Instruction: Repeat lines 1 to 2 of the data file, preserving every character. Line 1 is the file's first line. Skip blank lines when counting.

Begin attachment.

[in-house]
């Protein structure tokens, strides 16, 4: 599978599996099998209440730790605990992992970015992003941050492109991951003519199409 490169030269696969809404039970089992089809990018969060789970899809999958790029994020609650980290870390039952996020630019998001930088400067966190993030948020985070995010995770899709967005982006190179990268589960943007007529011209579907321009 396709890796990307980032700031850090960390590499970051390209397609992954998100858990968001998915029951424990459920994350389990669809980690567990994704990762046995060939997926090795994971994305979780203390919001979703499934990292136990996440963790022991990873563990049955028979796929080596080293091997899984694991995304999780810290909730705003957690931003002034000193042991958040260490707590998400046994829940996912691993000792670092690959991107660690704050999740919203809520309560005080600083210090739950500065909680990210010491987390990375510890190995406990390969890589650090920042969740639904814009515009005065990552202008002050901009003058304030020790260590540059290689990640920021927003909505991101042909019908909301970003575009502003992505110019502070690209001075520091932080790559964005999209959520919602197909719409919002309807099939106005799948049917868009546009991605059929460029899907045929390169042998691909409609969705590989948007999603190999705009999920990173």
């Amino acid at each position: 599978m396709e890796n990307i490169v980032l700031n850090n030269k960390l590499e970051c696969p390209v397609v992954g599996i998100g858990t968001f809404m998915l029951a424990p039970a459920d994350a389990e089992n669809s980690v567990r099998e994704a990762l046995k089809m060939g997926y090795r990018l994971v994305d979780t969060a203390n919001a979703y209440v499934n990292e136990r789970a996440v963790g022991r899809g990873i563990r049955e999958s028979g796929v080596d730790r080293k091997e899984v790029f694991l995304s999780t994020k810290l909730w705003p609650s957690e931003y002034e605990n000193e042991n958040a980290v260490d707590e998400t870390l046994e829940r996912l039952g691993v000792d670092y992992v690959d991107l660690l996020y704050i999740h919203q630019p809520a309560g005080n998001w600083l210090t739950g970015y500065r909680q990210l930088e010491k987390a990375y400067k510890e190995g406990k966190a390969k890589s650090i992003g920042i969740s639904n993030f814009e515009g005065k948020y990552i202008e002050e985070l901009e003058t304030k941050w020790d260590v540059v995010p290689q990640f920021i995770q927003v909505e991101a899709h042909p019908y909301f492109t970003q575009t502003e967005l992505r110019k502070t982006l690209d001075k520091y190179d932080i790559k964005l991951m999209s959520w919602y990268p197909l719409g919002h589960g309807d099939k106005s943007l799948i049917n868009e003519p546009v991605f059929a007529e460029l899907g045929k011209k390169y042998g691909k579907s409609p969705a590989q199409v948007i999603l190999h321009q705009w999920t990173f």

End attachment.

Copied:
[in-house]
């Protein structure tokens, strides 16, 4: 599978599996099998209440730790605990992992970015992003941050492109991951003519199409 490169030269696969809404039970089992089809990018969060789970899809999958790029994020609650980290870390039952996020630019998001930088400067966190993030948020985070995010995770899709967005982006190179990268589960943007007529011209579907321009 396709890796990307980032700031850090960390590499970051390209397609992954998100858990968001998915029951424990459920994350389990669809980690567990994704990762046995060939997926090795994971994305979780203390919001979703499934990292136990996440963790022991990873563990049955028979796929080596080293091997899984694991995304999780810290909730705003957690931003002034000193042991958040260490707590998400046994829940996912691993000792670092690959991107660690704050999740919203809520309560005080600083210090739950500065909680990210010491987390990375510890190995406990390969890589650090920042969740639904814009515009005065990552202008002050901009003058304030020790260590540059290689990640920021927003909505991101042909019908909301970003575009502003992505110019502070690209001075520091932080790559964005999209959520919602197909719409919002309807099939106005799948049917868009546009991605059929460029899907045929390169042998691909409609969705590989948007999603190999705009999920990173």